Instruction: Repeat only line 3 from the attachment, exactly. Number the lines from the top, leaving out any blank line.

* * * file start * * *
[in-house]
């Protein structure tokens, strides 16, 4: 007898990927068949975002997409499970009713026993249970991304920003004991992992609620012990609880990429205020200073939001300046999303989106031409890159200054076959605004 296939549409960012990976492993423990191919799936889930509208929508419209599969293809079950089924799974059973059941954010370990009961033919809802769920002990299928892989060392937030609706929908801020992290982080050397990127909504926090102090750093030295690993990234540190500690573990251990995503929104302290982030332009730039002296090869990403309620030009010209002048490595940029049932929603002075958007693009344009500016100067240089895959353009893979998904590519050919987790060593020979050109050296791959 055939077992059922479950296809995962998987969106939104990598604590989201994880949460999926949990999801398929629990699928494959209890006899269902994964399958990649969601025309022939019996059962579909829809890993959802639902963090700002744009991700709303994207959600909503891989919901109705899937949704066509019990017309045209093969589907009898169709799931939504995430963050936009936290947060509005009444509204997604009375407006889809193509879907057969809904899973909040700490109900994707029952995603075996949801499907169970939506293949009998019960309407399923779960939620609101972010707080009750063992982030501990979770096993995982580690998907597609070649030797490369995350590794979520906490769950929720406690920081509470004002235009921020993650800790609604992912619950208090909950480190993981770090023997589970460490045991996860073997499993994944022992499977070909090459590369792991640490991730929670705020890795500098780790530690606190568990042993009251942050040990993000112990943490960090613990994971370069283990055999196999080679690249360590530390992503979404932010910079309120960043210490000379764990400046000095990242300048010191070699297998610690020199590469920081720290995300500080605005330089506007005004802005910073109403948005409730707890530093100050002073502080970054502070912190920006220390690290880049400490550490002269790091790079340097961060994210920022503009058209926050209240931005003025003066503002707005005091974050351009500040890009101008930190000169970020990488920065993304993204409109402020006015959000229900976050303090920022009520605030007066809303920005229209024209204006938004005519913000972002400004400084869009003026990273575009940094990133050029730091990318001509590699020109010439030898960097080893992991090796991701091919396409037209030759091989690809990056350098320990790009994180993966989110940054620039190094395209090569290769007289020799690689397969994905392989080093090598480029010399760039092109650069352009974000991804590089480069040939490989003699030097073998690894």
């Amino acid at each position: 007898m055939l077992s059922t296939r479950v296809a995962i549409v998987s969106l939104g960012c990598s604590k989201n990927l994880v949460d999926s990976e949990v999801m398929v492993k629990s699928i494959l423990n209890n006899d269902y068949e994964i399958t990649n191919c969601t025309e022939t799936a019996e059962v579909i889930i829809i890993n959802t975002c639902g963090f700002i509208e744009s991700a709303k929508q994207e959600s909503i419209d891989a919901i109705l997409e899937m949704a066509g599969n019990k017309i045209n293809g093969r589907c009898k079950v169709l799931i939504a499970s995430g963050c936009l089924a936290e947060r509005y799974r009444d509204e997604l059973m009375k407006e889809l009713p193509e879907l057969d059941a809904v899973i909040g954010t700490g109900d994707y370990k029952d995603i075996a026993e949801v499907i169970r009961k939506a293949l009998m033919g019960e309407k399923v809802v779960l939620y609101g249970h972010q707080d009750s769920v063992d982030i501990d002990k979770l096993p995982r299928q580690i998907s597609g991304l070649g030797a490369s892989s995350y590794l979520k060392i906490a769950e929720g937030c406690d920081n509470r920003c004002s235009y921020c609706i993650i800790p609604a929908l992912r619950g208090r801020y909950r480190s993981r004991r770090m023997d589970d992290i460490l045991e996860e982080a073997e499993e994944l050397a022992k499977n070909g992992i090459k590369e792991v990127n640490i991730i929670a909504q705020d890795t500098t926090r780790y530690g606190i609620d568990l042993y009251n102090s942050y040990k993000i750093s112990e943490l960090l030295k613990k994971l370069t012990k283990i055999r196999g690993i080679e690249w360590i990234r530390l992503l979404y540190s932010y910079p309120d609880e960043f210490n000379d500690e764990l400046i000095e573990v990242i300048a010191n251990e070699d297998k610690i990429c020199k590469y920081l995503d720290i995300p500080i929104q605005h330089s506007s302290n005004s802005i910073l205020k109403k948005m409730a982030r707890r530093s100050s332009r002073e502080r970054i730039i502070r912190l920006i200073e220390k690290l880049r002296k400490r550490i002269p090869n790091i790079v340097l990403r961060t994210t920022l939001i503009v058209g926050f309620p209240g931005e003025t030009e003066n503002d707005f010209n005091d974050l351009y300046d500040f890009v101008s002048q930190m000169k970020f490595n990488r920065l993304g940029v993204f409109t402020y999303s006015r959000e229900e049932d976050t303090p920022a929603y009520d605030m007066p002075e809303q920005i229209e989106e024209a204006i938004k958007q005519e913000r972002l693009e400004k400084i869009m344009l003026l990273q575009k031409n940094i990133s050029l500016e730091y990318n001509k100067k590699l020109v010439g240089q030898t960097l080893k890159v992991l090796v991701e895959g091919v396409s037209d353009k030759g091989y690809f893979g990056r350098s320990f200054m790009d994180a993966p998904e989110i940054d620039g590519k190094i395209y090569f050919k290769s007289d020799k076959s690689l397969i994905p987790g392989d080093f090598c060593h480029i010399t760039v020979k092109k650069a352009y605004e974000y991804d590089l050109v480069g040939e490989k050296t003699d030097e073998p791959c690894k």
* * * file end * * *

């Amino acid at each position: 007898m055939l077992s059922t296939r479950v296809a995962i549409v998987s969106l939104g960012c990598s604590k989201n990927l994880v949460d999926s990976e949990v999801m398929v492993k629990s699928i494959l423990n209890n006899d269902y068949e994964i399958t990649n191919c969601t025309e022939t799936a019996e059962v579909i889930i829809i890993n959802t975002c639902g963090f700002i509208e744009s991700a709303k929508q994207e959600s909503i419209d891989a919901i109705l997409e899937m949704a066509g599969n019990k017309i045209n293809g093969r589907c009898k079950v169709l799931i939504a499970s995430g963050c936009l089924a936290e947060r509005y799974r009444d509204e997604l059973m009375k407006e889809l009713p193509e879907l057969d059941a809904v899973i909040g954010t700490g109900d994707y370990k029952d995603i075996a026993e949801v499907i169970r009961k939506a293949l009998m033919g019960e309407k399923v809802v779960l939620y609101g249970h972010q707080d009750s769920v063992d982030i501990d002990k979770l096993p995982r299928q580690i998907s597609g991304l070649g030797a490369s892989s995350y590794l979520k060392i906490a769950e929720g937030c406690d920081n509470r920003c004002s235009y921020c609706i993650i800790p609604a929908l992912r619950g208090r801020y909950r480190s993981r004991r770090m023997d589970d992290i460490l045991e996860e982080a073997e499993e994944l050397a022992k499977n070909g992992i090459k590369e792991v990127n640490i991730i929670a909504q705020d890795t500098t926090r780790y530690g606190i609620d568990l042993y009251n102090s942050y040990k993000i750093s112990e943490l960090l030295k613990k994971l370069t012990k283990i055999r196999g690993i080679e690249w360590i990234r530390l992503l979404y540190s932010y910079p309120d609880e960043f210490n000379d500690e764990l400046i000095e573990v990242i300048a010191n251990e070699d297998k610690i990429c020199k590469y920081l995503d720290i995300p500080i929104q605005h330089s506007s302290n005004s802005i910073l205020k109403k948005m409730a982030r707890r530093s100050s332009r002073e502080r970054i730039i502070r912190l920006i200073e220390k690290l880049r002296k400490r550490i002269p090869n790091i790079v340097l990403r961060t994210t920022l939001i503009v058209g926050f309620p209240g931005e003025t030009e003066n503002d707005f010209n005091d974050l351009y300046d500040f890009v101008s002048q930190m000169k970020f490595n990488r920065l993304g940029v993204f409109t402020y999303s006015r959000e229900e049932d976050t303090p920022a929603y009520d605030m007066p002075e809303q920005i229209e989106e024209a204006i938004k958007q005519e913000r972002l693009e400004k400084i869009m344009l003026l990273q575009k031409n940094i990133s050029l500016e730091y990318n001509k100067k590699l020109v010439g240089q030898t960097l080893k890159v992991l090796v991701e895959g091919v396409s037209d353009k030759g091989y690809f893979g990056r350098s320990f200054m790009d994180a993966p998904e989110i940054d620039g590519k190094i395209y090569f050919k290769s007289d020799k076959s690689l397969i994905p987790g392989d080093f090598c060593h480029i010399t760039v020979k092109k650069a352009y605004e974000y991804d590089l050109v480069g040939e490989k050296t003699d030097e073998p791959c690894k």